better balanced dissemination of information and ideas.
• Plurality of sources and channels of information.
• Freedom of the press and information.
• Freedom of journalists and all professionals in the communication media, a
freedom inseparable from responsibility process.
17. • The capacity of developing countries to achieve improvement of their own
situations, by improving their infrastructures and by making their
information and communication media suitable to their needs and
• Respect for each people's cultural identity and for the right of each nation to
inform the world public about its interests, its aspirations and its social and
• Respect for the right of all peoples to participate in international exchanges
of information on the basis of equality, justice and mutual benefit.
• Respect for the right of the public, of ethnic and social groups and of
individuals to have access to information sources and to participate actively
in the communication
18. II. This new world information and communication order should be
based on the fundamental principles of international law, as laid
down in the Charter of the United Nations.
III. Diverse solutions to information and communication problems
are required because social, political, cultural and economic
problems differ from one country to another and, within a given
country, from one group to another
19. The MacBride Commission's recommendations
and the resolution given above are of nonnative
chapter only; nothing in these is binding on the
In brief, the establishment of the NWICO
depended upon five major factors:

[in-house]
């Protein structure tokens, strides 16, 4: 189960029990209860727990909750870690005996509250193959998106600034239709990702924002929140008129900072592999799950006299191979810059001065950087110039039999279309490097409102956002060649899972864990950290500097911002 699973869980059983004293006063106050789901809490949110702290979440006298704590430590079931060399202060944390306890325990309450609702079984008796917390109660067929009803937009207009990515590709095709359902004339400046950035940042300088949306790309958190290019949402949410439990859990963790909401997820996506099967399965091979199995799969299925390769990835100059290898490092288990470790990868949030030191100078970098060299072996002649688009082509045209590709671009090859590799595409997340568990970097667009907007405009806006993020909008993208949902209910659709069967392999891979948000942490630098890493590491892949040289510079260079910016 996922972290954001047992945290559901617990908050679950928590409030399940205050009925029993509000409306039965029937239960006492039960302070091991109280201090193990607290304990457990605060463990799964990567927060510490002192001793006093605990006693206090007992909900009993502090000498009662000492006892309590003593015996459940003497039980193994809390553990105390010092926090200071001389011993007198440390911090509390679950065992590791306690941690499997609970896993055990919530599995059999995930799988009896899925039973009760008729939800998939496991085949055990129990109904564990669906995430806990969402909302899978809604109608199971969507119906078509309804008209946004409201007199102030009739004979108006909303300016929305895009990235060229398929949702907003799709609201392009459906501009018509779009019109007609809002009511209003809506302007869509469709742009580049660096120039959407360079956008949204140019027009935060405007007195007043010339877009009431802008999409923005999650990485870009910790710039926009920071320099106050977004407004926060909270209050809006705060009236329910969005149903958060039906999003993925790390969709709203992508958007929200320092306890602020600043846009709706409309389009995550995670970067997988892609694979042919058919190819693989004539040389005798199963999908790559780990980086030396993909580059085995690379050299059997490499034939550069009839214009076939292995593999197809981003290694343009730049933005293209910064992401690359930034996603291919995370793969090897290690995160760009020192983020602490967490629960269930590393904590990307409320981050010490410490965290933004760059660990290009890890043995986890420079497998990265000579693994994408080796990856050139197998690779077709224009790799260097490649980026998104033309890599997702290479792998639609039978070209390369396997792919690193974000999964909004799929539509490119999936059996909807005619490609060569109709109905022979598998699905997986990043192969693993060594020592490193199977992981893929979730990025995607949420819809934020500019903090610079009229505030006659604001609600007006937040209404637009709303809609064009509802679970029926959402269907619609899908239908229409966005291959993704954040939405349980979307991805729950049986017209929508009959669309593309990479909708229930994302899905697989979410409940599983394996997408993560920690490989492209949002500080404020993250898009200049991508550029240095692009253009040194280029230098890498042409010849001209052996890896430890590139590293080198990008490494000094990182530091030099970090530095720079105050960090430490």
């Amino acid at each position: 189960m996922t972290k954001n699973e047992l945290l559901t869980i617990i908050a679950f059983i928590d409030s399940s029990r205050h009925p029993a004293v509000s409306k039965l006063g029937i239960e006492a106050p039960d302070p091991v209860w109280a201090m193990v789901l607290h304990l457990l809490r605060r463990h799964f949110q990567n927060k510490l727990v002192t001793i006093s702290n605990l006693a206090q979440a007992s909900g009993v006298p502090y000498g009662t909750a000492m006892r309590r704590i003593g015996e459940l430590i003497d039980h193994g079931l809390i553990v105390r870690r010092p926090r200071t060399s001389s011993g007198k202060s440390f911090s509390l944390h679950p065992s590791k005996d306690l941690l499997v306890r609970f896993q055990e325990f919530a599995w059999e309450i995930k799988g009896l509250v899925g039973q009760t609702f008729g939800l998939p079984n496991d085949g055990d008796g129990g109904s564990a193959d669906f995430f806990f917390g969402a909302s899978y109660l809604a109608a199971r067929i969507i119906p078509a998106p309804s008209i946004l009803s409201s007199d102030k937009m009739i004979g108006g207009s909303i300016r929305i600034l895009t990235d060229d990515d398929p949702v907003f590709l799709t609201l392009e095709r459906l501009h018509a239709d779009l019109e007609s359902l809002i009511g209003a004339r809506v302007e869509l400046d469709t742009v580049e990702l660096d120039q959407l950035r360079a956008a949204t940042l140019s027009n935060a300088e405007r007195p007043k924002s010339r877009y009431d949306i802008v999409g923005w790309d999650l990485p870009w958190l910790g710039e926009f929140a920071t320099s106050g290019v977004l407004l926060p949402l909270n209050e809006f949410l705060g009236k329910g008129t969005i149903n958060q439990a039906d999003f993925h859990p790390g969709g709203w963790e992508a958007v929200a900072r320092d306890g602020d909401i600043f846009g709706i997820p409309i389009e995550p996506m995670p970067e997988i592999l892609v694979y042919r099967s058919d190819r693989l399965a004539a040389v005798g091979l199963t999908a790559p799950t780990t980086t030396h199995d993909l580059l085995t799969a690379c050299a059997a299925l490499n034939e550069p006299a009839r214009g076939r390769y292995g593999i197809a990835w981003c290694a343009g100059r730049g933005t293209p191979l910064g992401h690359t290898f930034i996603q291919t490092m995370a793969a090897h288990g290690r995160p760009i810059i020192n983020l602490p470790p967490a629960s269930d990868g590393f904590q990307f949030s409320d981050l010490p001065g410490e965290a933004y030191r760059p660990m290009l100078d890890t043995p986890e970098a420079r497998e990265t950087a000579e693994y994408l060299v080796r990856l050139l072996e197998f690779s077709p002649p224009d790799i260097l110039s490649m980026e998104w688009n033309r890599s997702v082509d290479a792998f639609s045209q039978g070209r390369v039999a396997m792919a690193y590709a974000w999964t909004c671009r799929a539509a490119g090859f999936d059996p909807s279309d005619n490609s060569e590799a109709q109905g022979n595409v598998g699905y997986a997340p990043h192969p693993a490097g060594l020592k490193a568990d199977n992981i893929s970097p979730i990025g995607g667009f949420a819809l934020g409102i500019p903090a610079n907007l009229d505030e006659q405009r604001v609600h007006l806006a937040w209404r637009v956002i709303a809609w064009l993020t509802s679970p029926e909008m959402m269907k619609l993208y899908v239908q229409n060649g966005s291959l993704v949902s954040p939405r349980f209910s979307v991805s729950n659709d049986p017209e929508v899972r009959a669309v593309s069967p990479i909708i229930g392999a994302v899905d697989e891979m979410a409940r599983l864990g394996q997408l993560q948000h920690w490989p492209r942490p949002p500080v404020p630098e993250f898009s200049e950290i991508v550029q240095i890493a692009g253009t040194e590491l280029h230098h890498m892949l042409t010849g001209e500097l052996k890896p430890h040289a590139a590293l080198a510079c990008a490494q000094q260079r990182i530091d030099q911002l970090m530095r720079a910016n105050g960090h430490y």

(a) The will of the developed and developing
countries to bring about changes in all areas of
communication within their respective regions;
(b) Cooperation between the developed and
developing nations for removing all obstacles to a
two-way and balanced flow of news and
information among nations;
20. (c) Sharing of communication resources,
including technologies, for countering
monopoly of the international news flow
by a few;
(d) Cooperation among the developing
countries to correct imbalances with their
own regions by increasing horizontal flows
(e) Cooperation between the media, for
mobilization of resources to strengthen
The MacBride Report was written in a much
different global context than we witness today
The MacBride Report, and the call for a “new
world information and communication order”
created a huge political reaction
As a result of the MacBride report, UNESCO
launched the “International Programme for
the Development of Communication” (IPDC)
MacBride Commission wanted to stop media
monopoly. They tried to build a world where
information flow will be two way not one way.
MacBride Commission had a noble
intention to make world communication
system better and more participatory
In that time MacBride Commission Report
created a movement all over the world,
though the movement didn’t succeed, it
has enormous historical value.